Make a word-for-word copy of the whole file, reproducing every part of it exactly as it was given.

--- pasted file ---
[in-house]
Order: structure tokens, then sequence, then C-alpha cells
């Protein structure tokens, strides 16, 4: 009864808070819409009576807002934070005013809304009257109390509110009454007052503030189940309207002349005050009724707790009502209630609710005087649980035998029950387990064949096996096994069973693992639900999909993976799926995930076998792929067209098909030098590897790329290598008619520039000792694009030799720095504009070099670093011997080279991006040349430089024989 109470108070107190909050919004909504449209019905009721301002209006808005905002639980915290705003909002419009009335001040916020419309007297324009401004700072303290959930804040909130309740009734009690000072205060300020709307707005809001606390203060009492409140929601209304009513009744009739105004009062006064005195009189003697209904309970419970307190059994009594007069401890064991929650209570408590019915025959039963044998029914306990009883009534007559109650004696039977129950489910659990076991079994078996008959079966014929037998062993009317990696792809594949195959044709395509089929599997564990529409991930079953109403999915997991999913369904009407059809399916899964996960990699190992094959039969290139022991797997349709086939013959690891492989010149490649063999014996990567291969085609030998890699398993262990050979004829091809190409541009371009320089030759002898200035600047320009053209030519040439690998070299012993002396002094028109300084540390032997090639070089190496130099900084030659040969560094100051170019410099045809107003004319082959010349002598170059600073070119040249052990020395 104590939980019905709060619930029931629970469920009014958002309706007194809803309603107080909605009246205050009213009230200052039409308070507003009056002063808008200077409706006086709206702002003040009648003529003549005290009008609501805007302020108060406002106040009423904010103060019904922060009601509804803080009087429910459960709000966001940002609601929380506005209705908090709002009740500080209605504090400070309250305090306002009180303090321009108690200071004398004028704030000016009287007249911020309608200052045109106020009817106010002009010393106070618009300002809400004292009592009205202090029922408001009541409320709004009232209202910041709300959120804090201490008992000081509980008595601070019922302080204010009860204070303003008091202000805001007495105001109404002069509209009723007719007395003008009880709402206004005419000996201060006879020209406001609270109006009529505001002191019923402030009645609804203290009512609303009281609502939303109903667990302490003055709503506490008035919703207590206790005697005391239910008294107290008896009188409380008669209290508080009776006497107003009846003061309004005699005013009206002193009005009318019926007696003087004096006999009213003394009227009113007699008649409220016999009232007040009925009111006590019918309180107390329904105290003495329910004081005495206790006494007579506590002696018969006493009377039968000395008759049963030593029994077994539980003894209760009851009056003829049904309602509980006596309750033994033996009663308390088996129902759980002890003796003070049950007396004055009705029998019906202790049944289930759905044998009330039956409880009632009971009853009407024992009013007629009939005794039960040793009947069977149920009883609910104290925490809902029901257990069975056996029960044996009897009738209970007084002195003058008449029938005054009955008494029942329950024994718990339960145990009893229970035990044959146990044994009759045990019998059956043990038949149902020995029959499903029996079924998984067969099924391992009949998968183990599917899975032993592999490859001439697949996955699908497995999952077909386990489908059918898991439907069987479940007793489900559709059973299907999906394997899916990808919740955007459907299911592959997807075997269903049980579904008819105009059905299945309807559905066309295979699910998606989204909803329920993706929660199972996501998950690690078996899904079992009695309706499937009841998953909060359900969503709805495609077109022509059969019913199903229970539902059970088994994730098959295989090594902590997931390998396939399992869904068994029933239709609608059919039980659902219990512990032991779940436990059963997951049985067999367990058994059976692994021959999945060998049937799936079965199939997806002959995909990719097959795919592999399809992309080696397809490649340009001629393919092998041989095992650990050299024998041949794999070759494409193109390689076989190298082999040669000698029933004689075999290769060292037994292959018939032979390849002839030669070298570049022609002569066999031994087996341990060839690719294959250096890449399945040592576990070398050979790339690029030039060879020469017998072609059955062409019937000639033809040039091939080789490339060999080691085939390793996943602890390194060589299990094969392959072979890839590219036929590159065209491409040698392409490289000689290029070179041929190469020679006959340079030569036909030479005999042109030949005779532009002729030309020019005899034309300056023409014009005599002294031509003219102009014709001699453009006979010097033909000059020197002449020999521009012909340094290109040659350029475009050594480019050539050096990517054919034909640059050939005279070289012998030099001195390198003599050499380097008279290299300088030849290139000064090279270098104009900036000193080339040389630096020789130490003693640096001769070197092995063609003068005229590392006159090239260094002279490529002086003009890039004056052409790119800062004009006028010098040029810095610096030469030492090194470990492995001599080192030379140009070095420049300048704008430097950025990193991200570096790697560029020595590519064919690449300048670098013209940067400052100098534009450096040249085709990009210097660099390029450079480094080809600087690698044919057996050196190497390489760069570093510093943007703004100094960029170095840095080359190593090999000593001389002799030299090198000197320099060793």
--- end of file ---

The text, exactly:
[in-house]
Order: structure tokens, then sequence, then C-alpha cells
């Protein structure tokens, strides 16, 4: 009864808070819409009576807002934070005013809304009257109390509110009454007052503030189940309207002349005050009724707790009502209630609710005087649980035998029950387990064949096996096994069973693992639900999909993976799926995930076998792929067209098909030098590897790329290598008619520039000792694009030799720095504009070099670093011997080279991006040349430089024989 109470108070107190909050919004909504449209019905009721301002209006808005905002639980915290705003909002419009009335001040916020419309007297324009401004700072303290959930804040909130309740009734009690000072205060300020709307707005809001606390203060009492409140929601209304009513009744009739105004009062006064005195009189003697209904309970419970307190059994009594007069401890064991929650209570408590019915025959039963044998029914306990009883009534007559109650004696039977129950489910659990076991079994078996008959079966014929037998062993009317990696792809594949195959044709395509089929599997564990529409991930079953109403999915997991999913369904009407059809399916899964996960990699190992094959039969290139022991797997349709086939013959690891492989010149490649063999014996990567291969085609030998890699398993262990050979004829091809190409541009371009320089030759002898200035600047320009053209030519040439690998070299012993002396002094028109300084540390032997090639070089190496130099900084030659040969560094100051170019410099045809107003004319082959010349002598170059600073070119040249052990020395 104590939980019905709060619930029931629970469920009014958002309706007194809803309603107080909605009246205050009213009230200052039409308070507003009056002063808008200077409706006086709206702002003040009648003529003549005290009008609501805007302020108060406002106040009423904010103060019904922060009601509804803080009087429910459960709000966001940002609601929380506005209705908090709002009740500080209605504090400070309250305090306002009180303090321009108690200071004398004028704030000016009287007249911020309608200052045109106020009817106010002009010393106070618009300002809400004292009592009205202090029922408001009541409320709004009232209202910041709300959120804090201490008992000081509980008595601070019922302080204010009860204070303003008091202000805001007495105001109404002069509209009723007719007395003008009880709402206004005419000996201060006879020209406001609270109006009529505001002191019923402030009645609804203290009512609303009281609502939303109903667990302490003055709503506490008035919703207590206790005697005391239910008294107290008896009188409380008669209290508080009776006497107003009846003061309004005699005013009206002193009005009318019926007696003087004096006999009213003394009227009113007699008649409220016999009232007040009925009111006590019918309180107390329904105290003495329910004081005495206790006494007579506590002696018969006493009377039968000395008759049963030593029994077994539980003894209760009851009056003829049904309602509980006596309750033994033996009663308390088996129902759980002890003796003070049950007396004055009705029998019906202790049944289930759905044998009330039956409880009632009971009853009407024992009013007629009939005794039960040793009947069977149920009883609910104290925490809902029901257990069975056996029960044996009897009738209970007084002195003058008449029938005054009955008494029942329950024994718990339960145990009893229970035990044959146990044994009759045990019998059956043990038949149902020995029959499903029996079924998984067969099924391992009949998968183990599917899975032993592999490859001439697949996955699908497995999952077909386990489908059918898991439907069987479940007793489900559709059973299907999906394997899916990808919740955007459907299911592959997807075997269903049980579904008819105009059905299945309807559905066309295979699910998606989204909803329920993706929660199972996501998950690690078996899904079992009695309706499937009841998953909060359900969503709805495609077109022509059969019913199903229970539902059970088994994730098959295989090594902590997931390998396939399992869904068994029933239709609608059919039980659902219990512990032991779940436990059963997951049985067999367990058994059976692994021959999945060998049937799936079965199939997806002959995909990719097959795919592999399809992309080696397809490649340009001629393919092998041989095992650990050299024998041949794999070759494409193109390689076989190298082999040669000698029933004689075999290769060292037994292959018939032979390849002839030669070298570049022609002569066999031994087996341990060839690719294959250096890449399945040592576990070398050979790339690029030039060879020469017998072609059955062409019937000639033809040039091939080789490339060999080691085939390793996943602890390194060589299990094969392959072979890839590219036929590159065209491409040698392409490289000689290029070179041929190469020679006959340079030569036909030479005999042109030949005779532009002729030309020019005899034309300056023409014009005599002294031509003219102009014709001699453009006979010097033909000059020197002449020999521009012909340094290109040659350029475009050594480019050539050096990517054919034909640059050939005279070289012998030099001195390198003599050499380097008279290299300088030849290139000064090279270098104009900036000193080339040389630096020789130490003693640096001769070197092995063609003068005229590392006159090239260094002279490529002086003009890039004056052409790119800062004009006028010098040029810095610096030469030492090194470990492995001599080192030379140009070095420049300048704008430097950025990193991200570096790697560029020595590519064919690449300048670098013209940067400052100098534009450096040249085709990009210097660099390029450079480094080809600087690698044919057996050196190497390489760069570093510093943007703004100094960029170095840095080359190593090999000593001389002799030299090198000197320099060793």